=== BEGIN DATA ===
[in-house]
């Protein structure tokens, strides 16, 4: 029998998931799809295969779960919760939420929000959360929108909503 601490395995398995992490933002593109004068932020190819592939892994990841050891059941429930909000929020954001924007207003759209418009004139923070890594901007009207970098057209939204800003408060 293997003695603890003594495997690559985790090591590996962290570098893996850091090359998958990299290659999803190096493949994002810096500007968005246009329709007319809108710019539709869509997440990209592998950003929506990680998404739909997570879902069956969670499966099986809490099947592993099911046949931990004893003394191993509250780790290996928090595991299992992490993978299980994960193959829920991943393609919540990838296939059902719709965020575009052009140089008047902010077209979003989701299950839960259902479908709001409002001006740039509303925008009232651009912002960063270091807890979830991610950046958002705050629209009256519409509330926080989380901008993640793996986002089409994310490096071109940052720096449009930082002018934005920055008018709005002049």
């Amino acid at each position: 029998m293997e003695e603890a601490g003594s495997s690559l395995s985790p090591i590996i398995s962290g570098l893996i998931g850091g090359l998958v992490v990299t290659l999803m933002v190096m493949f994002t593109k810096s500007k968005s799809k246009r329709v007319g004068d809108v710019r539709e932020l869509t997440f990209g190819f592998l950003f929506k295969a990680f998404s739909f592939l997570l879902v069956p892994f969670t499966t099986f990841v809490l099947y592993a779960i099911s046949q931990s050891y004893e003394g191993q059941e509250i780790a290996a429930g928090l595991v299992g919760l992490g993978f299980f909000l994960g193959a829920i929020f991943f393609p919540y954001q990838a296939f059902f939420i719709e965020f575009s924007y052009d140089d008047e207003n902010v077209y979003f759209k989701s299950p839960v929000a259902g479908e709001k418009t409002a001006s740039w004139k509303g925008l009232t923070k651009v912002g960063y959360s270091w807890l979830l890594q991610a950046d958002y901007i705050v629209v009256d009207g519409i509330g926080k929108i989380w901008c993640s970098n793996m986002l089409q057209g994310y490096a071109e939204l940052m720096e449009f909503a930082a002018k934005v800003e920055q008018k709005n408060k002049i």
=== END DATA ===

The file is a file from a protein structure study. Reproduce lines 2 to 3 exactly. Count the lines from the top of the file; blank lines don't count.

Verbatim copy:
């Protein structure tokens, strides 16, 4: 029998998931799809295969779960919760939420929000959360929108909503 601490395995398995992490933002593109004068932020190819592939892994990841050891059941429930909000929020954001924007207003759209418009004139923070890594901007009207970098057209939204800003408060 293997003695603890003594495997690559985790090591590996962290570098893996850091090359998958990299290659999803190096493949994002810096500007968005246009329709007319809108710019539709869509997440990209592998950003929506990680998404739909997570879902069956969670499966099986809490099947592993099911046949931990004893003394191993509250780790290996928090595991299992992490993978299980994960193959829920991943393609919540990838296939059902719709965020575009052009140089008047902010077209979003989701299950839960259902479908709001409002001006740039509303925008009232651009912002960063270091807890979830991610950046958002705050629209009256519409509330926080989380901008993640793996986002089409994310490096071109940052720096449009930082002018934005920055008018709005002049």
């Amino acid at each position: 029998m293997e003695e603890a601490g003594s495997s690559l395995s985790p090591i590996i398995s962290g570098l893996i998931g850091g090359l998958v992490v990299t290659l999803m933002v190096m493949f994002t593109k810096s500007k968005s799809k246009r329709v007319g004068d809108v710019r539709e932020l869509t997440f990209g190819f592998l950003f929506k295969a990680f998404s739909f592939l997570l879902v069956p892994f969670t499966t099986f990841v809490l099947y592993a779960i099911s046949q931990s050891y004893e003394g191993q059941e509250i780790a290996a429930g928090l595991v299992g919760l992490g993978f299980f909000l994960g193959a829920i929020f991943f393609p919540y954001q990838a296939f059902f939420i719709e965020f575009s924007y052009d140089d008047e207003n902010v077209y979003f759209k989701s299950p839960v929000a259902g479908e709001k418009t409002a001006s740039w004139k509303g925008l009232t923070k651009v912002g960063y959360s270091w807890l979830l890594q991610a950046d958002y901007i705050v629209v009256d009207g519409i509330g926080k929108i989380w901008c993640s970098n793996m986002l089409q057209g994310y490096a071109e939204l940052m720096e449009f909503a930082a002018k934005v800003e920055q008018k709005n408060k002049i």